Property I-BJ - Property I Outline Fall 1998 Professor...

Info iconThis preview shows pages 1–3. Sign up to view the full content.

View Full Document Right Arrow Icon
Property I Outline Fall 1998 Professor Parella Bill Jeberg FORMS OF ACTIONS I ACTIONS AT LAW A) TRESPASS - Interference or injury to π 's possession 1) To person- Injury to π 's person 2) To chattel- Forcible carrying away of π 's chattel or excluding π from possession of chattels 3) To land- Any forcible interference with π 's possession of land 4) Damages- $$ in the amount of damage done or for nominal damages if no substantial harm was done. B) TRESPASS ON THE CASE (CASE)- Where the elements of trespass are missing 1) 's acts- not immediately injurious Injury is indirect or a consequence or Injury is to property not in π 's possession or it is intangible Prior possession is not needed, has a duty to act or not act 2) Damages- $$ in amount of damages incurred C) TROVER- Suit to recover value of lost chattel 1) Damages- $$ in amount of value of chattel D) REPLEVIN- Suit to recover a lost chattel (not land) 1) Prior possession- Necessary 2) Damages- The actual chattel 3) Common law- Trover and replevin can not be brought together E) EJECTMENT- Suit to recover possession of land and kick someone of 1) Prior possession- Necessary F) ASSUMPSIT- Recovery of damages from injury to promisee from consensual undertaking G) COVENANT- Enforcement of a right under seal H) DEBT- Unsealed promise to pay definite sum of $$ II ACTION IN EQUITY A) NO JURY TRIAL - originally the two types were separate, now merged A) INJUNCTION- Order for to refrain from an act or an order to do a specific act ACQUIRING TITLE TO WILD ANIMALS (Common Law Rules) I POSSESSION A) HOW ANIMALS FERAE NATURAE ARE ACQUIRED 1) Intent- not really an issue 2) Deprivation of it's natural liberty- Mortally wounding- question of fact 1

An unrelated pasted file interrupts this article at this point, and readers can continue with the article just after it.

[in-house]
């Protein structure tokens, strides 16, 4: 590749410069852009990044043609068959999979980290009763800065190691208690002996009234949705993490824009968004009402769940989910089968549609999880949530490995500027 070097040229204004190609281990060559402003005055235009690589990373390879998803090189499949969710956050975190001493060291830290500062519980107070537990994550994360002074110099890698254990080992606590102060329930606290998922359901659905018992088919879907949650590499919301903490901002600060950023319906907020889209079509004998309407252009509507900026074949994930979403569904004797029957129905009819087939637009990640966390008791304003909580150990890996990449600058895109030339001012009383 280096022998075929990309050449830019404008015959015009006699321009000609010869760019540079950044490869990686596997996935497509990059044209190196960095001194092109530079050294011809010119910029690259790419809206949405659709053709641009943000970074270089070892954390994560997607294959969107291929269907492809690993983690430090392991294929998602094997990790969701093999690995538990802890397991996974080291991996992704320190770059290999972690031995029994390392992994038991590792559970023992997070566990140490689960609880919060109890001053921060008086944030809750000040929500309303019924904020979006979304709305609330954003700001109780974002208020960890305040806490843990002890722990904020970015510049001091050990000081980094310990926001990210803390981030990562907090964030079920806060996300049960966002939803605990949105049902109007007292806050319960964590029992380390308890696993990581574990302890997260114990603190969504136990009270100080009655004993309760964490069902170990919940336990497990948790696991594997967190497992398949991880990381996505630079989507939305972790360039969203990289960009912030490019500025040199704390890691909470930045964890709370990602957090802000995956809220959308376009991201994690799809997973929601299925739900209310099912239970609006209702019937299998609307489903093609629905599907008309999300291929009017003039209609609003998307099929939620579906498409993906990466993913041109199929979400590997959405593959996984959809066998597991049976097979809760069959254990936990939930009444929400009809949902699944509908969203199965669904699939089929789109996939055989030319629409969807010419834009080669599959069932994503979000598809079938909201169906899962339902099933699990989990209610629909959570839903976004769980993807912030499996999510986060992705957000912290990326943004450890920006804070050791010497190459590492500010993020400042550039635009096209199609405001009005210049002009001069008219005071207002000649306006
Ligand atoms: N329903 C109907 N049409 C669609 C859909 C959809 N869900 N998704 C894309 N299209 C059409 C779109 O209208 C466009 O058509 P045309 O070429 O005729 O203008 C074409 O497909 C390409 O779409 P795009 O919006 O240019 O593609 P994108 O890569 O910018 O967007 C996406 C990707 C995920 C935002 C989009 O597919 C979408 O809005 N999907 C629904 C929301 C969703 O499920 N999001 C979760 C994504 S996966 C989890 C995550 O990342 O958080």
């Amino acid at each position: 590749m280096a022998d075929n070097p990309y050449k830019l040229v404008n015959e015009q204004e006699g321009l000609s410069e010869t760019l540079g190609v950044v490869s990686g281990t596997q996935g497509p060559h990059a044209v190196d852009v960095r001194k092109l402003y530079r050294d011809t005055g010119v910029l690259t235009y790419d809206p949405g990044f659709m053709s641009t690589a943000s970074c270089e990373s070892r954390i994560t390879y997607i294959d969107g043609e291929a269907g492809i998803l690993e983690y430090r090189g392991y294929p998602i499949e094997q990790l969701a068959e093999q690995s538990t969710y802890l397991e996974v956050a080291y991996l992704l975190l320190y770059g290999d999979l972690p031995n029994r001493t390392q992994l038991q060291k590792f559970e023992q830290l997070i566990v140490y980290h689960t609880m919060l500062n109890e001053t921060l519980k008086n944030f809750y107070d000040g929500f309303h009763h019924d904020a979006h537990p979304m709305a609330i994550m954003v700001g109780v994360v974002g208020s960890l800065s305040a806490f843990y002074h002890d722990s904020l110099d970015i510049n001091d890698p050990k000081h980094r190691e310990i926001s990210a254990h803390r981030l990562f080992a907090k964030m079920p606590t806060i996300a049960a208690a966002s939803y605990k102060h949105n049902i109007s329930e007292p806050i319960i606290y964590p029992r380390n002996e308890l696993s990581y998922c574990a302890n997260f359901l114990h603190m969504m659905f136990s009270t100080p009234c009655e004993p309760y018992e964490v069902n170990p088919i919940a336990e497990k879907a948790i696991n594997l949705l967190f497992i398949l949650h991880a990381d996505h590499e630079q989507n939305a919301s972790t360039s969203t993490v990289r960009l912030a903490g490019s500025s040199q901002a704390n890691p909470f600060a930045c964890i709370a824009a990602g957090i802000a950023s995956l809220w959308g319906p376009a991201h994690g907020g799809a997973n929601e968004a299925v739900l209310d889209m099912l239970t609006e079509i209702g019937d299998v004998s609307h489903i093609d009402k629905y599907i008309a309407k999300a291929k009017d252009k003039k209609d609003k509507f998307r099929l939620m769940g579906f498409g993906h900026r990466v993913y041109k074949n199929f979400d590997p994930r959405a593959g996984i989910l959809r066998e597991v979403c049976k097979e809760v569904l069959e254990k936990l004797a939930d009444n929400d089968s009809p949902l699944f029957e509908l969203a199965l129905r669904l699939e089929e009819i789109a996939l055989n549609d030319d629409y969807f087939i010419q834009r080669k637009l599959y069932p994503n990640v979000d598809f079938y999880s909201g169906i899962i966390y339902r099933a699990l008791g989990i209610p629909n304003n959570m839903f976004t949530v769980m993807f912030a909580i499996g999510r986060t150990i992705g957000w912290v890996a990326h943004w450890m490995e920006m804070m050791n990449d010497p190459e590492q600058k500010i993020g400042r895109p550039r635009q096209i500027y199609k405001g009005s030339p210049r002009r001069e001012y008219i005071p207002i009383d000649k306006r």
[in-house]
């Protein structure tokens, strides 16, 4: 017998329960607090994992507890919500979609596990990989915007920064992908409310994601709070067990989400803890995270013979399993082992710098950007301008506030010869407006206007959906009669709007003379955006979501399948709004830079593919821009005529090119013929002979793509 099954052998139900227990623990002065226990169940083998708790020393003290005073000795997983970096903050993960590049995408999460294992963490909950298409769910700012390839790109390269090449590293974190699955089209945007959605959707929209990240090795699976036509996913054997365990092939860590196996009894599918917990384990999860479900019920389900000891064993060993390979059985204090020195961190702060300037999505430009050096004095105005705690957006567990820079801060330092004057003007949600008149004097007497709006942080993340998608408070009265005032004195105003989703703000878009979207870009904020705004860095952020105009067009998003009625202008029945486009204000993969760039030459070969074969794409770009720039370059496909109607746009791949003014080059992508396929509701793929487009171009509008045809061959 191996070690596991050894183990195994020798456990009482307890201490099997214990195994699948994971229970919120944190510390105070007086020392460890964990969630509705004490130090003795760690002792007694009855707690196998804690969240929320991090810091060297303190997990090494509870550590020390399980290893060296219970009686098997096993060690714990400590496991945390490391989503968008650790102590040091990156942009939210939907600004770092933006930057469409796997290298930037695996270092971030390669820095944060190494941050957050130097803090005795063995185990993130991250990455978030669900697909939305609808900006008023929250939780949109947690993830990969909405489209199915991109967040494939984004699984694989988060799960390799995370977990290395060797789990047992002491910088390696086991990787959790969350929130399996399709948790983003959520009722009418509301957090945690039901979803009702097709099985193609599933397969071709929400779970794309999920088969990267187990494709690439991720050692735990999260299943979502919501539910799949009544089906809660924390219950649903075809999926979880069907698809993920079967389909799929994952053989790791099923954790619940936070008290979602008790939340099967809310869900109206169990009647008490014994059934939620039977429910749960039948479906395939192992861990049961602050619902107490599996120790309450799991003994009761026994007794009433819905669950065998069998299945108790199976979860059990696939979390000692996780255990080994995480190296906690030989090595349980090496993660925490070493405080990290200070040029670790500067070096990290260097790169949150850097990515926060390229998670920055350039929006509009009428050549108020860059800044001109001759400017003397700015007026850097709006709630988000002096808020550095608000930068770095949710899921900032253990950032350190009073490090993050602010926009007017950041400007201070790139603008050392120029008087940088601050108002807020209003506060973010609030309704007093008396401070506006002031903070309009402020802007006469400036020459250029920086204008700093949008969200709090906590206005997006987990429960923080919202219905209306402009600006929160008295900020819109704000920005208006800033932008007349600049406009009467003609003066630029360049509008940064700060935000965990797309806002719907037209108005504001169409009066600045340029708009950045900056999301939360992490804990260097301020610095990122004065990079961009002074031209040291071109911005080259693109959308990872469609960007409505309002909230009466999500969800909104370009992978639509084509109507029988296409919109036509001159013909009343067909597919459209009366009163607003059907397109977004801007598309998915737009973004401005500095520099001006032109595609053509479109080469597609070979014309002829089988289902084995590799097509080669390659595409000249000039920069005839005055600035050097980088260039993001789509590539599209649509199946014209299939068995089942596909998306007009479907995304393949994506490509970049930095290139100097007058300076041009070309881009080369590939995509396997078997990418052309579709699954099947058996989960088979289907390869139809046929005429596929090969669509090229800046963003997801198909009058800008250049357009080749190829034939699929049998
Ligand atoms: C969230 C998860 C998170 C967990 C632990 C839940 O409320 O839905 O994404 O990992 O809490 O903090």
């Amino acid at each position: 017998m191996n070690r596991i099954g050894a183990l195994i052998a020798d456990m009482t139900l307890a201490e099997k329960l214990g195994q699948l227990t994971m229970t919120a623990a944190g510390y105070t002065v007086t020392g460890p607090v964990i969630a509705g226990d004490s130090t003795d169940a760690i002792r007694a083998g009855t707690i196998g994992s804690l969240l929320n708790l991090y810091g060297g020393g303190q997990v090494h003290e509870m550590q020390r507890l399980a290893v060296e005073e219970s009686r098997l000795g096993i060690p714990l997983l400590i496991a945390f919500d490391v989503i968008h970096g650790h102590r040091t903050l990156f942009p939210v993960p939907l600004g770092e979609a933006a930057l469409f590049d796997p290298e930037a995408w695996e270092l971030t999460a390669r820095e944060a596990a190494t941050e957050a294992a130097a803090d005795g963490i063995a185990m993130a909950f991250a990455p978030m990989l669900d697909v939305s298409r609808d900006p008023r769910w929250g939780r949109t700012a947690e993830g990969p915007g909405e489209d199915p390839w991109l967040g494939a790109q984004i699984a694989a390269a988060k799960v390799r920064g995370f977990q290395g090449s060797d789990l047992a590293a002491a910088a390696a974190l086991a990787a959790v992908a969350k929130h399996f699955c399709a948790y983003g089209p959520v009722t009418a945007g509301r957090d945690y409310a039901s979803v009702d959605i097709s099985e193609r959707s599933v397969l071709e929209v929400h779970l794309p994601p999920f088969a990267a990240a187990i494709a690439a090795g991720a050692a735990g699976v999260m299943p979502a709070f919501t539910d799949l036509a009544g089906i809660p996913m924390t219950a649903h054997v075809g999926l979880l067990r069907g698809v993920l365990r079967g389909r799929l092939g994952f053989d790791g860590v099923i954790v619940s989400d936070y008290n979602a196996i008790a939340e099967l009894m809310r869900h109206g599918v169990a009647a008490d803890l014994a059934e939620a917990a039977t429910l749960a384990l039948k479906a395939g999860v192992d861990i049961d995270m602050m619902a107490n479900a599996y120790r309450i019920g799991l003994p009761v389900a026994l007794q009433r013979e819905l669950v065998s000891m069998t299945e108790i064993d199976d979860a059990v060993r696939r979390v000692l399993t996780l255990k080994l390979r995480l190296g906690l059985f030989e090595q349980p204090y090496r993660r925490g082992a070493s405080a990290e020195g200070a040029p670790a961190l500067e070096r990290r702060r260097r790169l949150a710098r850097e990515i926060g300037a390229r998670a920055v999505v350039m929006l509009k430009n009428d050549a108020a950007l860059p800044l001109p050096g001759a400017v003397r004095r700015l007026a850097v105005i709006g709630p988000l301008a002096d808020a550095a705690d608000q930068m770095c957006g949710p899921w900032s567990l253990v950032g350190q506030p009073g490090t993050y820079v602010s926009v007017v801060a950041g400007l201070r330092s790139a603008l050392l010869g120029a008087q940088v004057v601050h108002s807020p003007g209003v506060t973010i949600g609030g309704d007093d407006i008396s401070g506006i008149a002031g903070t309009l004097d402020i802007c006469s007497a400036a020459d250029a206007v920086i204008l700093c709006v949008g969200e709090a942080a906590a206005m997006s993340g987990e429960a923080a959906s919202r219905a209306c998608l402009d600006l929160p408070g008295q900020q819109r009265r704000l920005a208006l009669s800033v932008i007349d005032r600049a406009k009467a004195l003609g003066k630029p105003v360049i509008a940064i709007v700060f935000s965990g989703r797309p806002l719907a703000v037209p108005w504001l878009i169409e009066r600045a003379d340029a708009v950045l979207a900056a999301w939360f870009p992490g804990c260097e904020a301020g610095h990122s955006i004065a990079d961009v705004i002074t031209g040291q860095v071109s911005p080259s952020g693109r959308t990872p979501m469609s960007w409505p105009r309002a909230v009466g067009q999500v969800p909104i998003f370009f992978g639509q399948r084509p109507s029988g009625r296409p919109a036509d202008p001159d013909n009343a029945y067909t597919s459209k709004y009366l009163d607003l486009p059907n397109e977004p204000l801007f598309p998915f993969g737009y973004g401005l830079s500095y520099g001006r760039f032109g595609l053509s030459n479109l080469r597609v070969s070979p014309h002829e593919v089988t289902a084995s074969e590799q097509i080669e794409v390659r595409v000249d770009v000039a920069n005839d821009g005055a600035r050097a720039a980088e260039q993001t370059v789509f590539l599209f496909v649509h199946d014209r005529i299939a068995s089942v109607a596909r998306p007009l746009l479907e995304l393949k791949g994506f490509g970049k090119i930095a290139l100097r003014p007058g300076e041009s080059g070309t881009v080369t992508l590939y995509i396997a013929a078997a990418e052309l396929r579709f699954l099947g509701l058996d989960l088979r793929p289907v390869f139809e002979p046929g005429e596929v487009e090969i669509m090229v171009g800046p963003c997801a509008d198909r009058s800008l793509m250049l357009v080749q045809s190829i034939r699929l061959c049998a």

Background image of page 1

Info iconThis preview has intentionally blurred sections. Sign up to view the full version.

View Full DocumentRight Arrow Icon
Trapping B) WHAT IS NOT ENOUGH FOR POSSESSION 1) Pursuit alone- (Pierson v. Post- chase is not enough) 2) Almost possession- (Young v. Hichens- fish nearly in net) C) ULTIMATE CONTROL 1) Does not need to be absolutely certain Net to catch fish overnight (McGee v. Gratz- mussels at bottom of river are yours) II RATIONE SOLI A) OWNERSHIP OF LAND WHERE ANIMAL IS CAPTURED 1) Land owner- superior rights over trespasser with respect to animal captured in the wild- overrules other requirements See McGee v. Gratz, supra- mussels are yours, they are stationary (Douglaston Manor v. Bahrakis- rights to exclusive fishery can be conveyed to an owner of a part of water by law) Infringement on intangible property interests- violent or malicious act o one's livelihood is illegal, unless done competitively (Keeble v. Hickeringill- decoy pond on π 's land to trap ducks for profit) III QUALIFIED PROPERTY INTEREST A) ESCAPE 1) Natural liberty- is regained by animal Does not necessarily have to be it's natural habitat (Mullet v. Bradley- sea lions in Atlantic) 2) Property interest is lost unless Animal has animus revertendi- intends on returning Person who captures it is in "hot pursuit" after escape Animal is used to support family or wealth of community
Background image of page 2
Image of page 3
This is the end of the preview. Sign up to access the rest of the document.

Page1 / 19

Property I-BJ - Property I Outline Fall 1998 Professor...

This preview shows document pages 1 - 3. Sign up to view the full document.

View Full Document Right Arrow Icon
Ask a homework question - tutors are online